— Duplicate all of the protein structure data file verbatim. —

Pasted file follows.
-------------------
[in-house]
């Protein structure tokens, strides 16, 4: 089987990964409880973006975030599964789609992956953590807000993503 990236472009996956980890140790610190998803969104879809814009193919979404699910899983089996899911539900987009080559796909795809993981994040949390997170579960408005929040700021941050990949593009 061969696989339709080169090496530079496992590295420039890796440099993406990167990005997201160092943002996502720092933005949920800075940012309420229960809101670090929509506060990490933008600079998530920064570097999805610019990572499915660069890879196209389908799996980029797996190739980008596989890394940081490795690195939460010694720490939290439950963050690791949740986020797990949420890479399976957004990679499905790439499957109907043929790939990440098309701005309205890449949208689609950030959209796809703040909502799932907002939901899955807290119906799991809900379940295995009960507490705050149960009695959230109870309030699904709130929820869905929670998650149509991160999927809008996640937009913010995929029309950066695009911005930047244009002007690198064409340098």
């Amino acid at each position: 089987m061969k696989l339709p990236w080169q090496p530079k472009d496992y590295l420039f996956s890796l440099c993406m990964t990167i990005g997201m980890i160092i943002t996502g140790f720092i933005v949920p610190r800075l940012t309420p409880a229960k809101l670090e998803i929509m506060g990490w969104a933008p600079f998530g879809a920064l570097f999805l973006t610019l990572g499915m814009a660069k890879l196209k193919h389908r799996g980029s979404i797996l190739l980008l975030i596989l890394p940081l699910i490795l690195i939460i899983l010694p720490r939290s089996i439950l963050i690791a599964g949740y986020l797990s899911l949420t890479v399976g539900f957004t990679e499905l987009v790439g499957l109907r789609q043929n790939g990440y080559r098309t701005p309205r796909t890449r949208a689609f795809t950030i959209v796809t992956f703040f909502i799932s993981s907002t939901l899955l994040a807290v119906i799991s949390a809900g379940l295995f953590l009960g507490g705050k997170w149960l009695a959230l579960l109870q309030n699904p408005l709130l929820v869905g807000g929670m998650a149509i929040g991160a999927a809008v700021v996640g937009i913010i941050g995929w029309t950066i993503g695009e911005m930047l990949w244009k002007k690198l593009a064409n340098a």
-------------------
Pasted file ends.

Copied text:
[in-house]
């Protein structure tokens, strides 16, 4: 089987990964409880973006975030599964789609992956953590807000993503 990236472009996956980890140790610190998803969104879809814009193919979404699910899983089996899911539900987009080559796909795809993981994040949390997170579960408005929040700021941050990949593009 061969696989339709080169090496530079496992590295420039890796440099993406990167990005997201160092943002996502720092933005949920800075940012309420229960809101670090929509506060990490933008600079998530920064570097999805610019990572499915660069890879196209389908799996980029797996190739980008596989890394940081490795690195939460010694720490939290439950963050690791949740986020797990949420890479399976957004990679499905790439499957109907043929790939990440098309701005309205890449949208689609950030959209796809703040909502799932907002939901899955807290119906799991809900379940295995009960507490705050149960009695959230109870309030699904709130929820869905929670998650149509991160999927809008996640937009913010995929029309950066695009911005930047244009002007690198064409340098």
């Amino acid at each position: 089987m061969k696989l339709p990236w080169q090496p530079k472009d496992y590295l420039f996956s890796l440099c993406m990964t990167i990005g997201m980890i160092i943002t996502g140790f720092i933005v949920p610190r800075l940012t309420p409880a229960k809101l670090e998803i929509m506060g990490w969104a933008p600079f998530g879809a920064l570097f999805l973006t610019l990572g499915m814009a660069k890879l196209k193919h389908r799996g980029s979404i797996l190739l980008l975030i596989l890394p940081l699910i490795l690195i939460i899983l010694p720490r939290s089996i439950l963050i690791a599964g949740y986020l797990s899911l949420t890479v399976g539900f957004t990679e499905l987009v790439g499957l109907r789609q043929n790939g990440y080559r098309t701005p309205r796909t890449r949208a689609f795809t950030i959209v796809t992956f703040f909502i799932s993981s907002t939901l899955l994040a807290v119906i799991s949390a809900g379940l295995f953590l009960g507490g705050k997170w149960l009695a959230l579960l109870q309030n699904p408005l709130l929820v869905g807000g929670m998650a149509i929040g991160a999927a809008v700021v996640g937009i913010i941050g995929w029309t950066i993503g695009e911005m930047l990949w244009k002007k690198l593009a064409n340098a």